Evaporative off-grid toilets don’t need plumbing, water or electricity

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2.6 billion people around the planet don’t have access to safe toilets. Not only does this lack impact health, but empowerment as well: women and girls “face high rates of violence when they don’t have access to safe and dignified sanitation,” according to protein biochemist and entrepreneur Diana Yousef, CEO of change:WATER Labs. She’s working on a solution: a portable, self-flushing toilet.

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This self-sustaining Australian home harvests its own food, energy, and water

Building a self-sustaining home can involve a higher upfront investment, but having it designed by experienced architects will make it pay off in the long run. Design-build CplusC Architectural Workshop renovated this 1980s terrace house in Australia into an environmentally friendly home that allows its owners to grow their own produce and track daily energy consumption.

The house, named Aquas Perma Solar Firma, is located in an inner suburb of Sydney and owned by a couple that works… View full post on Inhabitat – Green Design, Innovation, Architecture, Green Building

This hexagonal indoor farm grows more food in less space with 90% less water

Design meets indoor gardening in Hexagro Urban Farming’s Living Farming Tree, a modular growing system suited for everyone from apartment dwellers to hotels. View full post on Inhabitat – Green Design, Innovation, Architecture, Green Building

Graphene filter made out of soybeans makes water from Sydney Harbor drinkable

Imagine if we could create clean water from any freshwater source – no matter how dirty – in just one step. Australian scientists have done just that with a filtration technique that utilizes graphene film. It’s so effective that even the filthiest water was clean enough to drink after passing through the filter. View full post on Inhabitat – Green Design, Innovation, Architecture, Green Building

Cape Town’s water pipes could run dry by April

Cape Town in South Africa is experiencing its worst drought in a century, according to Reuters, and their water supply is in trouble. City authorities are scrambling to drill boreholes or construct desalination plants, but Day Zero – when water taps could run dry – is now April 22.

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170 million Americans drink radioactive tap water

Up to 170 million Americans in all fifty states may be exposed to radiation-tainted drinking water. Using data from 50,000 public water systems, a study by the Environmental Working Group found that more than 22,000 utilities reported the presence of radium in treated drinking water between 2010 and 2015. Although only a small number of these systems had radium levels that exceeded the legal limits put in place by the EPA in 1976, these guidelines are in need of an update to ensure that the public… View full post on Inhabitat – Green Design, Innovation, Architecture, Green Building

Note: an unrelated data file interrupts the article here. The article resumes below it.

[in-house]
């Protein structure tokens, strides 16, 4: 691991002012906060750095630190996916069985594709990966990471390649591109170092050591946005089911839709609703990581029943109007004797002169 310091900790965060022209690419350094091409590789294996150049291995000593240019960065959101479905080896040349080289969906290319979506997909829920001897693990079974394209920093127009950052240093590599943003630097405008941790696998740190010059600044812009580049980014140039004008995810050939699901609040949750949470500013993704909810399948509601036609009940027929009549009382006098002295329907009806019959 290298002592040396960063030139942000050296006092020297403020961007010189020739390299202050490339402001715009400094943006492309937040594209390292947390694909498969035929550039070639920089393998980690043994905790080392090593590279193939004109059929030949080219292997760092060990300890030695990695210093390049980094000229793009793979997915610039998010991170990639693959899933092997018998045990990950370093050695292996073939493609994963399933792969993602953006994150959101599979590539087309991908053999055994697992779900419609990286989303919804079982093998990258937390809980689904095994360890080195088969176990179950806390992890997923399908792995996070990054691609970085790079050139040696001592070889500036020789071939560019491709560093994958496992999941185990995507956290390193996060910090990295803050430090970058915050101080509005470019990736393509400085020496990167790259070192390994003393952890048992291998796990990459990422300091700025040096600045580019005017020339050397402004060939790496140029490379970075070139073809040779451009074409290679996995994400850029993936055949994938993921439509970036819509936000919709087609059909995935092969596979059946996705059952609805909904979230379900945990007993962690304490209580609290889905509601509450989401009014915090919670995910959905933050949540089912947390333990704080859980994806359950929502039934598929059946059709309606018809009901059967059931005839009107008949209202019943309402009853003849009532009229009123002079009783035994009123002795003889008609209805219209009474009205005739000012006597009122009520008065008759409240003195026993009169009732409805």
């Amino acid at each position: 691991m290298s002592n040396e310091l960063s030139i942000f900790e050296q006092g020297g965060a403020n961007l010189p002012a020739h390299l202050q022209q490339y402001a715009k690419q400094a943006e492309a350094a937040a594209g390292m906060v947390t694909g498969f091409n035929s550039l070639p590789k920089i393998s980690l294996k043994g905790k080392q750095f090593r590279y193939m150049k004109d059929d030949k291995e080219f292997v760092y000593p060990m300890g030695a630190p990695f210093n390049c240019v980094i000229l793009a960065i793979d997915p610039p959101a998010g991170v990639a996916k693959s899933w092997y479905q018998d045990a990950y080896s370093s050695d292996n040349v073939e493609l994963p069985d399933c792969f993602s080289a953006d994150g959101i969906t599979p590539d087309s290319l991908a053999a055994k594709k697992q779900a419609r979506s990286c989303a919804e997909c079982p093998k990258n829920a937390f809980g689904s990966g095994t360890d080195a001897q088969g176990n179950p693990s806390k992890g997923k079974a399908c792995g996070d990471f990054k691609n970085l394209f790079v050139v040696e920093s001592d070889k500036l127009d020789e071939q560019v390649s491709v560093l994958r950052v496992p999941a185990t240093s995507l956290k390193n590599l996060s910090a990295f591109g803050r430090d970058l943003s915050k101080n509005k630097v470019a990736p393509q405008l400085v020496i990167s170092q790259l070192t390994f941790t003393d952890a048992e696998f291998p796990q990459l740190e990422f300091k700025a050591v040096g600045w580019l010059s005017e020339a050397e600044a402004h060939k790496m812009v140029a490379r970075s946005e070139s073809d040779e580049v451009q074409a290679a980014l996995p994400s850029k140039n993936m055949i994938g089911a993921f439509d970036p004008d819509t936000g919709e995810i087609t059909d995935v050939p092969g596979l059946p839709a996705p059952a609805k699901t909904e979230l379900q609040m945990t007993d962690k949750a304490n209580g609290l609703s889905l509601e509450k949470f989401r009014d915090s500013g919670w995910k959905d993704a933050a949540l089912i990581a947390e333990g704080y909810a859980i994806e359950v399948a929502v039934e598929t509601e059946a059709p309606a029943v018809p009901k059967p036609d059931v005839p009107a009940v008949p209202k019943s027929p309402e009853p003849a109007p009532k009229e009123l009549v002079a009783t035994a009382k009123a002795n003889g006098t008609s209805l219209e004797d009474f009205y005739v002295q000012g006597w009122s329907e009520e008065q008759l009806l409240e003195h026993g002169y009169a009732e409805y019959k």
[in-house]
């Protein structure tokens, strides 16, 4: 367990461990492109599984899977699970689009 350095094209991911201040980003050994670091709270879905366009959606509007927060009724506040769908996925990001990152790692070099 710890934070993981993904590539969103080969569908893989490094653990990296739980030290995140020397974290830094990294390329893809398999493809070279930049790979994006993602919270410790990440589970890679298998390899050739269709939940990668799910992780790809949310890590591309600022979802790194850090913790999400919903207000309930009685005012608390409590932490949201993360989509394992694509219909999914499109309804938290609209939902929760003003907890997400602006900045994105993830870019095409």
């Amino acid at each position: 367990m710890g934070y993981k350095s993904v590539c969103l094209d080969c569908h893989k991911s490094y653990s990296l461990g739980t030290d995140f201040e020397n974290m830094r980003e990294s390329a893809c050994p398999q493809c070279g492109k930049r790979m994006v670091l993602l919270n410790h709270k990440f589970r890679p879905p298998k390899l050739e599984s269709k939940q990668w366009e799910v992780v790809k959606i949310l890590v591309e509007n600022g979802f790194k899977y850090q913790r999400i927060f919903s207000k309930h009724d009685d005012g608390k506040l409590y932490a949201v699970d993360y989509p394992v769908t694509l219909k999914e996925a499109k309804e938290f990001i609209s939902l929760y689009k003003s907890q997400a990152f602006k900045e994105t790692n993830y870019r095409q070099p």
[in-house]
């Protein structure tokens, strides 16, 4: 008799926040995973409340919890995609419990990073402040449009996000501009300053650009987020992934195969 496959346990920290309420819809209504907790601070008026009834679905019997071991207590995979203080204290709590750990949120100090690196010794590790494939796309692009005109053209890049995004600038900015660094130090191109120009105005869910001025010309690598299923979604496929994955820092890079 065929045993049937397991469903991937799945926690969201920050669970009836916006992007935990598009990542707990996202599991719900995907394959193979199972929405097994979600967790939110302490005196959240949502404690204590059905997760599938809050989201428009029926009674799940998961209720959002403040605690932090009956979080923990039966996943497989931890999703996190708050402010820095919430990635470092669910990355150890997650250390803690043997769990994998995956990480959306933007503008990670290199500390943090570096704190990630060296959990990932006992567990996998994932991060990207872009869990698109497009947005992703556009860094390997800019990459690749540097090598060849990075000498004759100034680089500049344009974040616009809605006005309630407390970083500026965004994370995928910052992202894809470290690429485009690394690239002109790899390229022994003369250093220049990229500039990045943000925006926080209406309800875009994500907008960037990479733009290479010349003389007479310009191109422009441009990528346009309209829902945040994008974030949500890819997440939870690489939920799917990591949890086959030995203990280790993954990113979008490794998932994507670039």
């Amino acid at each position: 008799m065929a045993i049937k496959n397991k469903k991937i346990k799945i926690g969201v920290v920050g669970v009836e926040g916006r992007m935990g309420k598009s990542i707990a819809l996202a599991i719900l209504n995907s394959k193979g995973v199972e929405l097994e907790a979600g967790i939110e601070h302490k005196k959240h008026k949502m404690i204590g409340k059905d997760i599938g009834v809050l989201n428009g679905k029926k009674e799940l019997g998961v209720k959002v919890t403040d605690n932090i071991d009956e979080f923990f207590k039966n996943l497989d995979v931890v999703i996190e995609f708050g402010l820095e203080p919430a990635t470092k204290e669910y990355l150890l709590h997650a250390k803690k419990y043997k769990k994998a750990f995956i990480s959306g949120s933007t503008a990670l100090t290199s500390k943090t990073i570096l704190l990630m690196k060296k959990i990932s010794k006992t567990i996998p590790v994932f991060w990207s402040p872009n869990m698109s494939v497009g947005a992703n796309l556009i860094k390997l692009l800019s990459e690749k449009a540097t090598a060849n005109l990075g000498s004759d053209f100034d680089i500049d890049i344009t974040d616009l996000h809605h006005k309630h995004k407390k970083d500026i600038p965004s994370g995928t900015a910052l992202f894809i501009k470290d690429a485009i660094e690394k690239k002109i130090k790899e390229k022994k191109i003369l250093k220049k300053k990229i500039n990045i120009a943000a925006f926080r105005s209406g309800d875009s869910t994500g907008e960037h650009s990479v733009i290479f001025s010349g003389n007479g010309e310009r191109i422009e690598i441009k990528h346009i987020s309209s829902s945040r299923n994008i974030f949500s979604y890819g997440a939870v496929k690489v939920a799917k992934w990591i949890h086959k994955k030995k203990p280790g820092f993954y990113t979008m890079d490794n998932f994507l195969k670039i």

Scientists made the coldest liquid water ever – and it’s crazy weird

Water freezes at zero degrees Celsius or 32 degrees Fahrenheit, right? While that’s technically water’s freezing point, under certain conditions water can be supercooled, and a group of scientists recently measured the lowest liquid water temperature to date: -42.55 degrees Celsius. View full post on Inhabitat – Green Design, Innovation, Architecture, Green Building

Japan mulls pouring 1M metric tons of radioactive Fukushima water into Pacific Ocean

Fukushima cleanup continues over six years after the 2011 disaster – and the country hasn’t yet decided what to do with one million metric tons of radioactive water currently stored on the site in 900 big tanks. Some experts advising the government have said the water should be slowly released into the Pacific Ocean. But local fishermen are afraid consumers won’t purchase fish caught in the region – and their industry is still struggling to rebuild after the tsunami. View full post on Inhabitat – Green Design, Innovation, Architecture, Green Building

NexLoop unveils water management system inspired by spiders, fungi, bees and plants

In its quest to sustainably serve the needs of urban farmers, Team NexLoop found inspiration for its water management system in the natural world. Seeking to create a system that is self-sufficient and adaptable to local needs, the team observed the ability of cribellate orb weaver spiders to craft webs that capture water from fog in the air. The team then incorporated this design into their work to allow their system, called the AquaWeb, to passively capture water from the atmosphere. The biomimetically-designed… View full post on Inhabitat – Green Design, Innovation, Architecture, Green Building

FEMA scrubs statistics on Puerto Rico’s lack of water and electricity from website

Something smells like propaganda… After Hurricane Maria — a category 4 storm — knocked out power for Puerto Rico’s 3.5 million citizens, the FEMA website became a major lifeline for Americans to stay informed of recovery efforts. Yesterday, however, statistics on the agency’s website — which revealed things such as people have access to electricity and clean water — disappeared. Now, information that only showcases recovery efforts in a positive light is available. As a result, it is… View full post on Inhabitat – Green Design, Innovation, Architecture, Green Building